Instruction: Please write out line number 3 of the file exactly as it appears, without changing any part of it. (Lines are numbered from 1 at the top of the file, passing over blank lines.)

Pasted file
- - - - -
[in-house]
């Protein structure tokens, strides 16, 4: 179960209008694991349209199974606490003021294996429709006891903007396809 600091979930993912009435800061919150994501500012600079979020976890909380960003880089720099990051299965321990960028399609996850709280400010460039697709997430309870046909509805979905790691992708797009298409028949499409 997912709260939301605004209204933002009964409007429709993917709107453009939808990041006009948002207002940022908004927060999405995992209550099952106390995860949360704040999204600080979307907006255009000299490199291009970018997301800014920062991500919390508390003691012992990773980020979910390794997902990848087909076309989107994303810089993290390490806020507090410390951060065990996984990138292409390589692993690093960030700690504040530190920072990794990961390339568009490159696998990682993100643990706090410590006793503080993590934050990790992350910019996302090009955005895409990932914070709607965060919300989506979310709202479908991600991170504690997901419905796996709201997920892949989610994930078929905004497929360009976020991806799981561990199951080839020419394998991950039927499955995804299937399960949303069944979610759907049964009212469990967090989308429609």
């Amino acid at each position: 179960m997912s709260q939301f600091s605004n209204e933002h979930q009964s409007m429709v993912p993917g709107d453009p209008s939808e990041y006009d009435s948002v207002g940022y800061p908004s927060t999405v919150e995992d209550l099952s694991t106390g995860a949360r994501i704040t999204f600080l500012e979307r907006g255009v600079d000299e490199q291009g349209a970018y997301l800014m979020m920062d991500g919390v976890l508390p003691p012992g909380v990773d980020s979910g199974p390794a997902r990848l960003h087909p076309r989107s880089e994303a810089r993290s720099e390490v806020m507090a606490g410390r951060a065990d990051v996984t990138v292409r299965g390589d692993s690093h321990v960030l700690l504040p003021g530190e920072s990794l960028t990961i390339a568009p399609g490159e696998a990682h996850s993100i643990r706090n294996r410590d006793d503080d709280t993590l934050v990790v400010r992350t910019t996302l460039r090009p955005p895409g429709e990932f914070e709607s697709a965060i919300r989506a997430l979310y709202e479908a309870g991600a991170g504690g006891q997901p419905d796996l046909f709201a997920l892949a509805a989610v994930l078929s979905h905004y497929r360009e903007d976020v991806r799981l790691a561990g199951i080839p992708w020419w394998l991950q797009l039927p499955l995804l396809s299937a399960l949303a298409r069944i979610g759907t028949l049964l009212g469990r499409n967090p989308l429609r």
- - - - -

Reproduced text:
């Amino acid at each position: 179960m997912s709260q939301f600091s605004n209204e933002h979930q009964s409007m429709v993912p993917g709107d453009p209008s939808e990041y006009d009435s948002v207002g940022y800061p908004s927060t999405v919150e995992d209550l099952s694991t106390g995860a949360r994501i704040t999204f600080l500012e979307r907006g255009v600079d000299e490199q291009g349209a970018y997301l800014m979020m920062d991500g919390v976890l508390p003691p012992g909380v990773d980020s979910g199974p390794a997902r990848l960003h087909p076309r989107s880089e994303a810089r993290s720099e390490v806020m507090a606490g410390r951060a065990d990051v996984t990138v292409r299965g390589d692993s690093h321990v960030l700690l504040p003021g530190e920072s990794l960028t990961i390339a568009p399609g490159e696998a990682h996850s993100i643990r706090n294996r410590d006793d503080d709280t993590l934050v990790v400010r992350t910019t996302l460039r090009p955005p895409g429709e990932f914070e709607s697709a965060i919300r989506a997430l979310y709202e479908a309870g991600a991170g504690g006891q997901p419905d796996l046909f709201a997920l892949a509805a989610v994930l078929s979905h905004y497929r360009e903007d976020v991806r799981l790691a561990g199951i080839p992708w020419w394998l991950q797009l039927p499955l995804l396809s299937a399960l949303a298409r069944i979610g759907t028949l049964l009212g469990r499409n967090p989308l429609r």